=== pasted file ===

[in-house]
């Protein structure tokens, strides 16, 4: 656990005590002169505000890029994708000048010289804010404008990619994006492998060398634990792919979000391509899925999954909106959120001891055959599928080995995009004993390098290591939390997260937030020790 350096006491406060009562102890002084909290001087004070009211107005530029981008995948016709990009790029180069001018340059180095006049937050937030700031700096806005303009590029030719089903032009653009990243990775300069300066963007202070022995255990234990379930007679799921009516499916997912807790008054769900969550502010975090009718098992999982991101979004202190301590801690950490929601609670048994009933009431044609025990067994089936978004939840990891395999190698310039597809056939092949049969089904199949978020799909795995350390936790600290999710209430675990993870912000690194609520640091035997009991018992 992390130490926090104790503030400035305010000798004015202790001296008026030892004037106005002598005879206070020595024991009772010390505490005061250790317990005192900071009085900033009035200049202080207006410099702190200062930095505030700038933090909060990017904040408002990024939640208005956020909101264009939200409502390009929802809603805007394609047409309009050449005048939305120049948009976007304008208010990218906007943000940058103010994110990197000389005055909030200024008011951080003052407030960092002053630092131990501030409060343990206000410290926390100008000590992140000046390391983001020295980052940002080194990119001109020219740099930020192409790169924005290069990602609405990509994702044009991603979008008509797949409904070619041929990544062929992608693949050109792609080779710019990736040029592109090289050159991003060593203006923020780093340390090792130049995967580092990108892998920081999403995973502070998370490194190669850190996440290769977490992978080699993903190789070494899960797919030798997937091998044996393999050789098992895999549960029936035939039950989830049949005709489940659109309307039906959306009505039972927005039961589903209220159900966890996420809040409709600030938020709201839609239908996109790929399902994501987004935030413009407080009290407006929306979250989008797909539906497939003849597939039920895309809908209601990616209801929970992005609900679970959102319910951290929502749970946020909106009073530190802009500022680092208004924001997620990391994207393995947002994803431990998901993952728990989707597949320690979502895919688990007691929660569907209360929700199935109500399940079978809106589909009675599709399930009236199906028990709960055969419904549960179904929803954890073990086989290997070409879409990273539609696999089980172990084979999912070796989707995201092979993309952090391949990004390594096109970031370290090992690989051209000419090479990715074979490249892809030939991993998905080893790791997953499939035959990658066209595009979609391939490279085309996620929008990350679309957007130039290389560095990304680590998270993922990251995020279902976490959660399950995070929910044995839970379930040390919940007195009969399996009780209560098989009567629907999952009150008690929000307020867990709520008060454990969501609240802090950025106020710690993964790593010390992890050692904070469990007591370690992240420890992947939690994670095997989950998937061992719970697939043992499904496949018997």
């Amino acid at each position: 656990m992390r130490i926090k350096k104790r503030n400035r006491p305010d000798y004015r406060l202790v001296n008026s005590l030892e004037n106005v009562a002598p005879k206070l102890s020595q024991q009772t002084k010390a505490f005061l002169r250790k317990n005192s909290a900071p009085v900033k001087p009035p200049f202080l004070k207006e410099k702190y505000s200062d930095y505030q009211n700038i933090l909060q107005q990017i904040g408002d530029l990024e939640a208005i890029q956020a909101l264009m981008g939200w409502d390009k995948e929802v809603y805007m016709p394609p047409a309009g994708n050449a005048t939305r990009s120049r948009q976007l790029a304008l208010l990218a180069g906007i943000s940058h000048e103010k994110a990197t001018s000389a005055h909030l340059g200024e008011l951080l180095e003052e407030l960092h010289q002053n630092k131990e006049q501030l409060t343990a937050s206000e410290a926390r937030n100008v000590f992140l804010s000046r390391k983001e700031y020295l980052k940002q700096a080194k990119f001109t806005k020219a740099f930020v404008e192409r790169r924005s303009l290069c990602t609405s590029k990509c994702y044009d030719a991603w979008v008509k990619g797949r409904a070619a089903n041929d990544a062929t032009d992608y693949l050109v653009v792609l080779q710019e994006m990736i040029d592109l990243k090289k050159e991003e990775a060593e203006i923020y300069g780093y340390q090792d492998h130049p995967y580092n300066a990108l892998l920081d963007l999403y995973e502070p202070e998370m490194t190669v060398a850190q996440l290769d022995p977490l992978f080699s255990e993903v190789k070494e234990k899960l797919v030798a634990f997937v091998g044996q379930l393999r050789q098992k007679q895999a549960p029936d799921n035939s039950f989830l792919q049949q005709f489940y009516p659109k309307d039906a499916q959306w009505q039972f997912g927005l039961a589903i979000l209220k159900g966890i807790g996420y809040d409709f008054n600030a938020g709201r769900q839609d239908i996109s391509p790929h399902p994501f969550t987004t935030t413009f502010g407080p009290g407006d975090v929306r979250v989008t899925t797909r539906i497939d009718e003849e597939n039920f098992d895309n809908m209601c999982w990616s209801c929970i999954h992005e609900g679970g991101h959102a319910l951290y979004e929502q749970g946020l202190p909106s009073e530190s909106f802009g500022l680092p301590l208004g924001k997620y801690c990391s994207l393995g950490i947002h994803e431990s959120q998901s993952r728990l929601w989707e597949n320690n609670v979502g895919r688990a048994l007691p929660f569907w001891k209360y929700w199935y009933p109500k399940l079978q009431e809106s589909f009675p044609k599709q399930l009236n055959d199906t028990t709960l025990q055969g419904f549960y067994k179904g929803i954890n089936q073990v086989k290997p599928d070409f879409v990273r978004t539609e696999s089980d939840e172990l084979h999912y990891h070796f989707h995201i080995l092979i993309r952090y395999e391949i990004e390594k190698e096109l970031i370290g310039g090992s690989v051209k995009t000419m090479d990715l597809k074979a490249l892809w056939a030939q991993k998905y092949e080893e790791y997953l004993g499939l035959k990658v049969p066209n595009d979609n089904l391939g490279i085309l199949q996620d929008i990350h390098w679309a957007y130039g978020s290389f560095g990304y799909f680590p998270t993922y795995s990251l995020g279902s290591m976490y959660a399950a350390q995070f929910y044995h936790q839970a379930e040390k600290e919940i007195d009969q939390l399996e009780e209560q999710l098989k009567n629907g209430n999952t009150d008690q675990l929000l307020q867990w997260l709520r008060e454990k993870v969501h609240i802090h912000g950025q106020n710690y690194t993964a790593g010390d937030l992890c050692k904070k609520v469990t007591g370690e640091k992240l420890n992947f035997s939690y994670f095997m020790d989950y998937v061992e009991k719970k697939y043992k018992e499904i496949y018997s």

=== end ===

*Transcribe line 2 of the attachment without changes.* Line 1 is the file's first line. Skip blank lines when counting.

């Protein structure tokens, strides 16, 4: 656990005590002169505000890029994708000048010289804010404008990619994006492998060398634990792919979000391509899925999954909106959120001891055959599928080995995009004993390098290591939390997260937030020790 350096006491406060009562102890002084909290001087004070009211107005530029981008995948016709990009790029180069001018340059180095006049937050937030700031700096806005303009590029030719089903032009653009990243990775300069300066963007202070022995255990234990379930007679799921009516499916997912807790008054769900969550502010975090009718098992999982991101979004202190301590801690950490929601609670048994009933009431044609025990067994089936978004939840990891395999190698310039597809056939092949049969089904199949978020799909795995350390936790600290999710209430675990993870912000690194609520640091035997009991018992 992390130490926090104790503030400035305010000798004015202790001296008026030892004037106005002598005879206070020595024991009772010390505490005061250790317990005192900071009085900033009035200049202080207006410099702190200062930095505030700038933090909060990017904040408002990024939640208005956020909101264009939200409502390009929802809603805007394609047409309009050449005048939305120049948009976007304008208010990218906007943000940058103010994110990197000389005055909030200024008011951080003052407030960092002053630092131990501030409060343990206000410290926390100008000590992140000046390391983001020295980052940002080194990119001109020219740099930020192409790169924005290069990602609405990509994702044009991603979008008509797949409904070619041929990544062929992608693949050109792609080779710019990736040029592109090289050159991003060593203006923020780093340390090792130049995967580092990108892998920081999403995973502070998370490194190669850190996440290769977490992978080699993903190789070494899960797919030798997937091998044996393999050789098992895999549960029936035939039950989830049949005709489940659109309307039906959306009505039972927005039961589903209220159900966890996420809040409709600030938020709201839609239908996109790929399902994501987004935030413009407080009290407006929306979250989008797909539906497939003849597939039920895309809908209601990616209801929970992005609900679970959102319910951290929502749970946020909106009073530190802009500022680092208004924001997620990391994207393995947002994803431990998901993952728990989707597949320690979502895919688990007691929660569907209360929700199935109500399940079978809106589909009675599709399930009236199906028990709960055969419904549960179904929803954890073990086989290997070409879409990273539609696999089980172990084979999912070796989707995201092979993309952090391949990004390594096109970031370290090992690989051209000419090479990715074979490249892809030939991993998905080893790791997953499939035959990658066209595009979609391939490279085309996620929008990350679309957007130039290389560095990304680590998270993922990251995020279902976490959660399950995070929910044995839970379930040390919940007195009969399996009780209560098989009567629907999952009150008690929000307020867990709520008060454990969501609240802090950025106020710690993964790593010390992890050692904070469990007591370690992240420890992947939690994670095997989950998937061992719970697939043992499904496949018997």